• CISA
    - 8/1/2021
    Mahesh Janye
    Overall Experience:
    Job Assistance:
    Course Instructor : Mr. Murugan teaches in a very simple language and clears the doubts in very simple to understand manner.  Also provides relevant information out of text book scope which is far more important in practice. 
  • Tim Noordewier • Graduate
    Overall Experience:
    Job Assistance:
    Why I Pursued Data Science
    About a year ago, when the COVID-19 pandemic was still in its relatively early days and there was great uncertainty about the near-term future of the civil engineering industry, I decided to enroll in the Professional Certificate in Applied Data Science (PCADS) program at the Thayer School of Engineering at Dartmouth to open a pathway for a career pivot into Data Science. I've always enjoyed solving problems analytically using math or simulated methods, and I knew that I had thoroughly enjoyed MATLAB in college. Data Science is an emerging and exciting career path that is not confined to any one market sector or industry. 

    Typical Options for Entry into Data Science
    For those looking to pivot into Data Science, you may notice that you can go one of several typical routes:
    1. Enroll in a Masters program.
    2. Enroll in a bootcamp.
    3. Teach yourself skills over a long period of time via mass open online courses (MOOCs) offered by sites such as Coursera or DataCamp.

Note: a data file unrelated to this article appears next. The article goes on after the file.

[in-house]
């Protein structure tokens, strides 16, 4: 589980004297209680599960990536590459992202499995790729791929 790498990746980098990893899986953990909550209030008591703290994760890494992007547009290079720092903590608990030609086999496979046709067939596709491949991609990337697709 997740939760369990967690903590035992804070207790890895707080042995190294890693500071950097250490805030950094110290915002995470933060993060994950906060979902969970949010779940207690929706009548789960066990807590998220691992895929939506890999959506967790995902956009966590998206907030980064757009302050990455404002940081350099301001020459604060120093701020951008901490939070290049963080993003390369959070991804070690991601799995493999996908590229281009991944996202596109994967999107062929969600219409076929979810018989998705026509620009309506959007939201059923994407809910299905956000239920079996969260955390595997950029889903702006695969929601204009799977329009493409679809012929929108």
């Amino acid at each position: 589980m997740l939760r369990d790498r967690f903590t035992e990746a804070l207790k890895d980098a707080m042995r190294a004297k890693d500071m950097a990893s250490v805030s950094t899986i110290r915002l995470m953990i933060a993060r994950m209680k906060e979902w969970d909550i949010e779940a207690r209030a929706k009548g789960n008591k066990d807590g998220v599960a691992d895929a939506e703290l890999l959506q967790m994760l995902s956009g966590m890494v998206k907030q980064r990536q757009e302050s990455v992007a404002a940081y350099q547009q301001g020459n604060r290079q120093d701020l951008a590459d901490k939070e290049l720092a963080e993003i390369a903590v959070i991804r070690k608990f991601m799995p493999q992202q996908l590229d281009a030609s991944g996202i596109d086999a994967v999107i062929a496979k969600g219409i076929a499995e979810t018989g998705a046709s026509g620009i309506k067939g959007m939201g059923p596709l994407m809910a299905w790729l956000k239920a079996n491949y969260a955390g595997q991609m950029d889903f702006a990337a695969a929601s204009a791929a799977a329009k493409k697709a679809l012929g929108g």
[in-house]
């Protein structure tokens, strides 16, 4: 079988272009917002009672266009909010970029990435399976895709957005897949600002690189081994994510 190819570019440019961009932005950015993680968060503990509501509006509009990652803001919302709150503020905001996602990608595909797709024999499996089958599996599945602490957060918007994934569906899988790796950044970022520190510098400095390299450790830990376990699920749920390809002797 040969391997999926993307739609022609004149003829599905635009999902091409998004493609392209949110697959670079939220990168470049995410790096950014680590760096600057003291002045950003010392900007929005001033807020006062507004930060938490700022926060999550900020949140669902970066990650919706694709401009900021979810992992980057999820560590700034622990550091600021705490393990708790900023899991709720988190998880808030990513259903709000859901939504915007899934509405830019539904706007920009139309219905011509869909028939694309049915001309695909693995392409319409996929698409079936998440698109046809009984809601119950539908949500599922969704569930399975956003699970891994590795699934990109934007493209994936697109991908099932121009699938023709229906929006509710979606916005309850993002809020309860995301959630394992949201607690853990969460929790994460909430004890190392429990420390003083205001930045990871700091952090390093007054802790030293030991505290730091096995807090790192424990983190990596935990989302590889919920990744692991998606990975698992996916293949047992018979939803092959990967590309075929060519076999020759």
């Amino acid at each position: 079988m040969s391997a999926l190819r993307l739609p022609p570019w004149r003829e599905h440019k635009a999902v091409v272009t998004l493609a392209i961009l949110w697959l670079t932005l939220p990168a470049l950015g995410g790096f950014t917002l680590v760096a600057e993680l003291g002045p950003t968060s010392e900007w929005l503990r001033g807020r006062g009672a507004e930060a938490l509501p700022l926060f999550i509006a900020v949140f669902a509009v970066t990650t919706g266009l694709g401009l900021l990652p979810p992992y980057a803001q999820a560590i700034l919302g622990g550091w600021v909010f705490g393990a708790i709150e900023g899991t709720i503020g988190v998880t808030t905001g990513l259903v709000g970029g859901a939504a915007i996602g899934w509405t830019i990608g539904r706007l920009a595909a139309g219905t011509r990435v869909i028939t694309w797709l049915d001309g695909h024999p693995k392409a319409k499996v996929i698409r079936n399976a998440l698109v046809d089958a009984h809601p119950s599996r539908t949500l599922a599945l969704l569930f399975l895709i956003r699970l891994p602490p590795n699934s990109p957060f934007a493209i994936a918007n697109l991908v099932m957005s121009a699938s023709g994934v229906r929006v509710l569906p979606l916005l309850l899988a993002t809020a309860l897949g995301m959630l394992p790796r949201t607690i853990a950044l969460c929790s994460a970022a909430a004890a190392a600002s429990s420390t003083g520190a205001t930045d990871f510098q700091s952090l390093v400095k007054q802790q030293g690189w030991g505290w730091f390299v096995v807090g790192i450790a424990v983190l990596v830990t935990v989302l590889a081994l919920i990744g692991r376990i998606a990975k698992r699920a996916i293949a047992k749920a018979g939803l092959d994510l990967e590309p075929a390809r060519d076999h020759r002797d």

The problem with these choices is that none of them provide an expeditious, cost-effective path for someone looking to transition careers while still working or those with other life obligations. Masters programs are very expensive (often $60k+) and can take 1-2 years on average. Bootcamps are in that mid-range ($6-20k) in terms of cost and they can be completed quickly (~3 months), but they seem to only cover the superficial topics in Data Science such as the 'how to' code in Python or navigate around certain open source machine learning packages such as Scikit-Learn (sklearn).  This is valuable, but it seems to me that a Data Scientist ought to know more than just how to use the current industry software. As for the MOOCs... this could be a good option for some and is most definitely the least expensive, but it would require a tremendous amount of self-motivation and they are known for taking years to amass a number of course certificates that don't necessarily translate into career results.

    I needed a fourth option...

    "The Fourth Option" :   PCADS
    I chose the PCADS program because it was offered at a cost comparable to that of a Bootcamp, but it included all the highlights of a typical bootcamp and the core mathematical principles that one would learn in a Data Science masters program. The Dartmouth PCADS program also came with a few additional perks, including access to a career mentor, guided career learning objectives as graded assignments (motivation to work on career development early and often), technical presentation guidance and samples, and a 1 year unlimited subscription to DataCamp.  PCADS is a good hybrid between a full Masters degree and a bootcamp.  I often refer to it as a "mini masters" -- it really is!

    The Program
    To enter the course, one must complete a graded test on the subject of calculus, linear algebra, statistics, and probability.  My undergraduate degree was in Civil Engineering with a Minor in Business Administration, so I have had plenty of formal education on these subjects.  That said, it had been over 6 years since I had thought about vector calculus, matrix determinants, or kurtosis, to name a few.  I studied for an entire month before taking the entry quiz for admission into the course and I strongly recommend serious candidates plan for a month of self-study prior to taking the entry quiz and starting with your cohort.